On April 5, 1792, he joined the ‘East India House’ which was the headquarters of ‘East India Company’, as a clerk in its Account’s Office. He served the company for over three decades till his retirement in 1825.
  • // 1795
    Charles became heavily addicted to alcohol. Once in 1795, he had to stay in an asylum for six weeks.
  • // 16th Apr 1796
    On April 16, 1796, his first literary work came out in the first volume of ‘Poems on Various Subjects’ published by Coleridge that contained four poems of Lamb.
  • // 22nd Sep 1796
    On September 22, 1796, his elder sister Mary in a fit of rage stabbed and killed their mother Elizabeth. A subsequent investigation revealed Mary to be suffering from temporary mental illness. Mary’s custody was given to Charles Lamb.
  • // 1798
    In 1798 his romantic prose ‘A Tale of Rosamund’ was published. In the same year his works were published along with that of Charles Lloyd in the book ‘Black Verse’.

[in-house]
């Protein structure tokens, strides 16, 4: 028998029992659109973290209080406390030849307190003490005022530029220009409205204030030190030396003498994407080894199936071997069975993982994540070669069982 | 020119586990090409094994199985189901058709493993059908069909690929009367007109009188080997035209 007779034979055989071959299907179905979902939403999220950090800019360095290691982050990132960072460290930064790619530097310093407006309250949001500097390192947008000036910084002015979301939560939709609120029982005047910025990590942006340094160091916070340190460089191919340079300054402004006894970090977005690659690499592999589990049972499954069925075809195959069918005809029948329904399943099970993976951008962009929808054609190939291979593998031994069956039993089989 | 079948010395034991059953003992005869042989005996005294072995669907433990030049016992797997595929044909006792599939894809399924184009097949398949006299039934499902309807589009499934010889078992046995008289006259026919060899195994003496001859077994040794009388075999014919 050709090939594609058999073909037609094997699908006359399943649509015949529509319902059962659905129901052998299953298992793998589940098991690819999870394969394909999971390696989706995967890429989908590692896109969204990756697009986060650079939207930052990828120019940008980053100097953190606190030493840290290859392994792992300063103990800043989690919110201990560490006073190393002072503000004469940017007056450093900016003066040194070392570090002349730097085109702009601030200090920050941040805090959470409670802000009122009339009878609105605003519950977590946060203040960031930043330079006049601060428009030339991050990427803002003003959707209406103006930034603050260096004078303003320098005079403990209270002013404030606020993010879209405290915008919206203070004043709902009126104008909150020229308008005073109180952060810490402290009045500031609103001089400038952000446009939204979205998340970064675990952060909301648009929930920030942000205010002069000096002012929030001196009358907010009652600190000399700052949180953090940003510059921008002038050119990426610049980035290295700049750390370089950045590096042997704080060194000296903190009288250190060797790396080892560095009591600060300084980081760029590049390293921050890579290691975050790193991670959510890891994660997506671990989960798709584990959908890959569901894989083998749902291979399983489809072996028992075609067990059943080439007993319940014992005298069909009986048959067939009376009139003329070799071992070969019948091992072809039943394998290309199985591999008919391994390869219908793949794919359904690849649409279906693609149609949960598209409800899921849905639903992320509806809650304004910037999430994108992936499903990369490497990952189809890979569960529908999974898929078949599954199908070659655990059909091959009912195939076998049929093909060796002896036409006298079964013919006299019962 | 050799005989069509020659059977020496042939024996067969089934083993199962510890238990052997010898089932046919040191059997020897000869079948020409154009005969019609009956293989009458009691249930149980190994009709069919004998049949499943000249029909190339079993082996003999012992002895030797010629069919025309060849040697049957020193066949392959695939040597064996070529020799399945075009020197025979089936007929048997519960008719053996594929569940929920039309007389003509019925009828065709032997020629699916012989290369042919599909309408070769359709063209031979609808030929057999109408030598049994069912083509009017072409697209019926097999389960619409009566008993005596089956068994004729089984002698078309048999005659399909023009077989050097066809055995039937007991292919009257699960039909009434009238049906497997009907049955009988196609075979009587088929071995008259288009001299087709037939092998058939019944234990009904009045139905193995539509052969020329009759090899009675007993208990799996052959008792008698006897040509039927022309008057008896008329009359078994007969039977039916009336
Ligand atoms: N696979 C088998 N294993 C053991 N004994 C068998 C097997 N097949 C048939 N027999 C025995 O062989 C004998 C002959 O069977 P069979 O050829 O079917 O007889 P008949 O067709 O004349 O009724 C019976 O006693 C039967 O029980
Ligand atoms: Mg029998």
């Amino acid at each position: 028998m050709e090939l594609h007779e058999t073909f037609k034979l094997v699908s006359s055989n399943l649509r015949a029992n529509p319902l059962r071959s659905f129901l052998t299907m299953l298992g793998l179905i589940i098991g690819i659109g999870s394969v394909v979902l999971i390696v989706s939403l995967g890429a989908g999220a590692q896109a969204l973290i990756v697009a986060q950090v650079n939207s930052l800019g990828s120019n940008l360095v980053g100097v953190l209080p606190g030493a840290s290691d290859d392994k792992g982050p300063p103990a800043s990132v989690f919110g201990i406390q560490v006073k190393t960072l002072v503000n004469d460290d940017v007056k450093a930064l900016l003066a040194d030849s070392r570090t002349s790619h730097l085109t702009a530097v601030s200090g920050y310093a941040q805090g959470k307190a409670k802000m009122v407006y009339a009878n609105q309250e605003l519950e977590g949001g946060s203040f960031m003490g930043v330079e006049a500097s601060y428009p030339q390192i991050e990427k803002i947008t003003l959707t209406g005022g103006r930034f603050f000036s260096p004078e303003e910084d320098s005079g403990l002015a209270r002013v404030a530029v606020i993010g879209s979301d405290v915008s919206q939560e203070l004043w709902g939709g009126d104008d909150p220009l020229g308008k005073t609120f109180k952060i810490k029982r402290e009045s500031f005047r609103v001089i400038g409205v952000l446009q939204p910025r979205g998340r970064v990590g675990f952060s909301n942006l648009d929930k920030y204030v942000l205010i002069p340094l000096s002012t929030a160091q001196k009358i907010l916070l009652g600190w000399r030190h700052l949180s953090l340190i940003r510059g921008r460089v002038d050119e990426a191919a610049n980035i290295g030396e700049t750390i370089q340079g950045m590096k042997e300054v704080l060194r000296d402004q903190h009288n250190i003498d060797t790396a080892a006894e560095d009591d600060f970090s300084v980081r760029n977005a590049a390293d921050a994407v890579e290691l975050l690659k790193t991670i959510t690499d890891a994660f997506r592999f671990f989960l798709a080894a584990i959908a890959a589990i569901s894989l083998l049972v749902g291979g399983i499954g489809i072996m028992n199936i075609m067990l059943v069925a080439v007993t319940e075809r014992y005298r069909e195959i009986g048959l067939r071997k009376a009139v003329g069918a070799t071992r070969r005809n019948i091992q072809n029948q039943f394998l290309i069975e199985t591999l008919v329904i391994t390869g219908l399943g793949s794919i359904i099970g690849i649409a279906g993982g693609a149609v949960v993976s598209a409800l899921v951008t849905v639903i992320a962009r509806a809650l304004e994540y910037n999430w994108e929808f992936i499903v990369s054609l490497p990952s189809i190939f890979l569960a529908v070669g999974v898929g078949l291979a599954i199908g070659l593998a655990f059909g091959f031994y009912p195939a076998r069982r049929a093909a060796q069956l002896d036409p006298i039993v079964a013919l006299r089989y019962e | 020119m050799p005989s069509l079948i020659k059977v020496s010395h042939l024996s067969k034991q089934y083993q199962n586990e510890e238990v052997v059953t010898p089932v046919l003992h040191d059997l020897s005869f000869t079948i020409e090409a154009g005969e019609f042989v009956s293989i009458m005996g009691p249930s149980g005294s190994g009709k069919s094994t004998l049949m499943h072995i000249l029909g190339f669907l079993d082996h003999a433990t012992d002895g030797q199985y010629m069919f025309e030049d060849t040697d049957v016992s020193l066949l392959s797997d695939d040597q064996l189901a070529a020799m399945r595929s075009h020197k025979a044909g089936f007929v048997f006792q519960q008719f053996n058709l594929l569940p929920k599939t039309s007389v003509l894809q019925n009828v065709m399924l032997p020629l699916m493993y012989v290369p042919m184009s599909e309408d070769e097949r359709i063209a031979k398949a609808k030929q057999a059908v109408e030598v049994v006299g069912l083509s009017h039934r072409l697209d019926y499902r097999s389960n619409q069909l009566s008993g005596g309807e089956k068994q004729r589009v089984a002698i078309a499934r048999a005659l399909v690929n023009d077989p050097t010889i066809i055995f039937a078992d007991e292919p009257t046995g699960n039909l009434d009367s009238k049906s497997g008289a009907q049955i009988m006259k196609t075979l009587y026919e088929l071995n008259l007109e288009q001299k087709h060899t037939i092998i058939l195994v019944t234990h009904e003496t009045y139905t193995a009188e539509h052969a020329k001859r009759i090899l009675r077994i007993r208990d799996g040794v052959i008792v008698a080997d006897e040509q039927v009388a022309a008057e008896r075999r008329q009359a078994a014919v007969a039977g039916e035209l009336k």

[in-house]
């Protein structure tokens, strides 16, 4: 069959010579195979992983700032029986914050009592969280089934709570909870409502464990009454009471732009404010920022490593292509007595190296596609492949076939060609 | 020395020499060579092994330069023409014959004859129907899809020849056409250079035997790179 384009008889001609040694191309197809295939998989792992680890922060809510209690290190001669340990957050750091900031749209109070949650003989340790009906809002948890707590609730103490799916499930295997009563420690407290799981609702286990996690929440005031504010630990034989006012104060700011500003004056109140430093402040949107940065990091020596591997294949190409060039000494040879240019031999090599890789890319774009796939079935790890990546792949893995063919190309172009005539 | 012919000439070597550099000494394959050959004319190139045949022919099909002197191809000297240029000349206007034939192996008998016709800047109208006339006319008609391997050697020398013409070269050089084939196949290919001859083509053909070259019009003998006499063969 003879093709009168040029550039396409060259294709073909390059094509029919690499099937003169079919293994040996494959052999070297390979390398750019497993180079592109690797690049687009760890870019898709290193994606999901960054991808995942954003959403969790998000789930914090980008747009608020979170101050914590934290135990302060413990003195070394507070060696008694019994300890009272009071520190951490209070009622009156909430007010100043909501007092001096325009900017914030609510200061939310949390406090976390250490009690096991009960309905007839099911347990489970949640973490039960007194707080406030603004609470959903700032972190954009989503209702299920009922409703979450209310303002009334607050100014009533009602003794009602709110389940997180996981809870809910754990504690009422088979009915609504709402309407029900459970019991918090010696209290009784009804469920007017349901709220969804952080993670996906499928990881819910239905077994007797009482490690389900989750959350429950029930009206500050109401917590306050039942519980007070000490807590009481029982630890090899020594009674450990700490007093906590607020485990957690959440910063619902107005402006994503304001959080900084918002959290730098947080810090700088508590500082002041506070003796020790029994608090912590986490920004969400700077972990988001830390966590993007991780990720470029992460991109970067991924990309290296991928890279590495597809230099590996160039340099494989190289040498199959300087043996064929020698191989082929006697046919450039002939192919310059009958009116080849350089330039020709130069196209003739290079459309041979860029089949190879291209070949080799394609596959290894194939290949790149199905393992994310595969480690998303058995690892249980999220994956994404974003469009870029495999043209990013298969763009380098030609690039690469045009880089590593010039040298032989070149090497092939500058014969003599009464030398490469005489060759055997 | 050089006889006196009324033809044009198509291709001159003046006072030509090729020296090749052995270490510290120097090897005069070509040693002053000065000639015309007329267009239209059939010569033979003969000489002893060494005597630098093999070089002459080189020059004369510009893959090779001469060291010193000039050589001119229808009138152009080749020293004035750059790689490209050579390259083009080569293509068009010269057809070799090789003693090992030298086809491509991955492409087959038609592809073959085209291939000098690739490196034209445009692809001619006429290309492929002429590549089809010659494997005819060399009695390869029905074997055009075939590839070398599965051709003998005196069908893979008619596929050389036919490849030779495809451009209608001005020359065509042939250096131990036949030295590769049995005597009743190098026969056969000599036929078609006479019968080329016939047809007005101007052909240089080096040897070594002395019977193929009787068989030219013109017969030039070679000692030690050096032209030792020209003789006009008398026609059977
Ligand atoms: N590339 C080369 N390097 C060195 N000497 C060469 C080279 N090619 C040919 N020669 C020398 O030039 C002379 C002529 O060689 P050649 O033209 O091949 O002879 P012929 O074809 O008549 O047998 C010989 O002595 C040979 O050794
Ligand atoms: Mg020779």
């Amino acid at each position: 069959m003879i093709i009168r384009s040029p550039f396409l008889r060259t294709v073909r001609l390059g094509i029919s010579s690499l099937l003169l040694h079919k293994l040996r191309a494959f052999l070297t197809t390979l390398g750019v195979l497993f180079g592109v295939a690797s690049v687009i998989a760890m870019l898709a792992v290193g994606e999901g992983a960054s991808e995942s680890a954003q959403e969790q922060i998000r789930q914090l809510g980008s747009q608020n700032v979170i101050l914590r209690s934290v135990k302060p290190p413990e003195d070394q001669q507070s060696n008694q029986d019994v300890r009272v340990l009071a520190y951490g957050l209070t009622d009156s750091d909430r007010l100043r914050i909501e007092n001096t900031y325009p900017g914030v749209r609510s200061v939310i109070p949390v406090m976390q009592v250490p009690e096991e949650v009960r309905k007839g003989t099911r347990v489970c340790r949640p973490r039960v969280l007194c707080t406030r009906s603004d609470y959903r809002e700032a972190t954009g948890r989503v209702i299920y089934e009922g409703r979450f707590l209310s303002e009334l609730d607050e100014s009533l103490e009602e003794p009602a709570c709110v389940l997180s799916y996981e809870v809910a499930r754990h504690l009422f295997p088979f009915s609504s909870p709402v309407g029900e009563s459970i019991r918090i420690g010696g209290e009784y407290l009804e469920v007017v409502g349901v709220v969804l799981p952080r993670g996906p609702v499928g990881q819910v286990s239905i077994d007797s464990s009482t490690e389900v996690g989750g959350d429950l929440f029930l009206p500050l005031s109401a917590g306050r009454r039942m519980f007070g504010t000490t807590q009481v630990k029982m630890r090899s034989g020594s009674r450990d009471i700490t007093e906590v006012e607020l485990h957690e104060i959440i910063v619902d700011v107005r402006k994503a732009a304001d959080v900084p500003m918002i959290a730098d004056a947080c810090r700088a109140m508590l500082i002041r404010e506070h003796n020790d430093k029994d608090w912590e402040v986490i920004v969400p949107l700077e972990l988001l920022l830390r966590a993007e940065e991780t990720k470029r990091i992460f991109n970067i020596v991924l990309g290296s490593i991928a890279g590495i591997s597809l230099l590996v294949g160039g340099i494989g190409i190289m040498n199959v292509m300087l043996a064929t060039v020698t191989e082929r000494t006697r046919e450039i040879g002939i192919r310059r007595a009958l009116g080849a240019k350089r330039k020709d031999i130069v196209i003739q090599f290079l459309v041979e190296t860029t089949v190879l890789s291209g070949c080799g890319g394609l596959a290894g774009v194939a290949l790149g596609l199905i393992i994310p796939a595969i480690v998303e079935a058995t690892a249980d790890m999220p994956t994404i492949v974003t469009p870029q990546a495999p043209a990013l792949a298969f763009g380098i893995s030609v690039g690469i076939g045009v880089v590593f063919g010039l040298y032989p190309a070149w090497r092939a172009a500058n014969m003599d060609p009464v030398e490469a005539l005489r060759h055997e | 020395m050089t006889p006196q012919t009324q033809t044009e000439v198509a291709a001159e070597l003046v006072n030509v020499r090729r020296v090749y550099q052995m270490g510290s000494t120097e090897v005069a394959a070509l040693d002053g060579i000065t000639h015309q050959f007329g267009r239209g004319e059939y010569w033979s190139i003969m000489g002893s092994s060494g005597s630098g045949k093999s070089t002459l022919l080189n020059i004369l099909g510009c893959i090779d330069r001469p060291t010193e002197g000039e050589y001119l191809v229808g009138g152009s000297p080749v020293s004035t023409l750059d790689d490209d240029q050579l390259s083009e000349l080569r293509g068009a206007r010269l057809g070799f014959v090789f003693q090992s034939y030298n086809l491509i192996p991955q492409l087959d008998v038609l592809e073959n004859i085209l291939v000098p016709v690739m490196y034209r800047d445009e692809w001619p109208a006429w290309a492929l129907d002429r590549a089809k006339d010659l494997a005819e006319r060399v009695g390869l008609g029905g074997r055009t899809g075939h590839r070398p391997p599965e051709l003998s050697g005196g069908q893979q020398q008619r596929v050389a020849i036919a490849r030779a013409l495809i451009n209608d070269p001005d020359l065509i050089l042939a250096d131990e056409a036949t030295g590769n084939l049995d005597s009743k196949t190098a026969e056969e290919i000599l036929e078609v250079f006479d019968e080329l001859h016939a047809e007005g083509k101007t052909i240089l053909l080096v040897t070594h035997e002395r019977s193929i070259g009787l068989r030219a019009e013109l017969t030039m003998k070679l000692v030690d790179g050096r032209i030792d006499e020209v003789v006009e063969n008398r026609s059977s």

• // 1799
    After his father’s demise in 1799, Mary shifted with Charles for good. However her insanity proved to be recurrent in nature and she had to visit the asylum many a times.
  • // 1801
    To earn a decent living for him and his sister Mary, he started writing short articles for London newspapers from around 1801.
  • // 1802
    His next publication was the poetic tragedy ‘John Woodvil’ in 1802, which failed to gain success.
  • // 1807
    ‘Mr. H’, his two-act farce was booed at the ‘Drury Lane Theatre’ when it was performed in 1807.
  • // 1807
    One of his notable works ‘Tales from Shakespeare’, which he produced along with his sister Mary Lamb, was published in 1807. It is an adaptation of plays of Shakespeare for children where he worked on the tragedies while Mary worked on the comedies.
  • // 1808
    In 1808 Charles Lamb came out with ‘The Adventures of Ulysses’, an adaptation of ‘Odyssey’ for children. The same year his ‘Specimens of English Dramatic Poets Who Lived About the Time of Shakespeare’ that consisted of selective scenes of Elizabethan dramas was published.
  • // 1809
    Thereafter Charles and Mary published ‘Mrs. Leicester’s School’ in 1809.
  • // 1823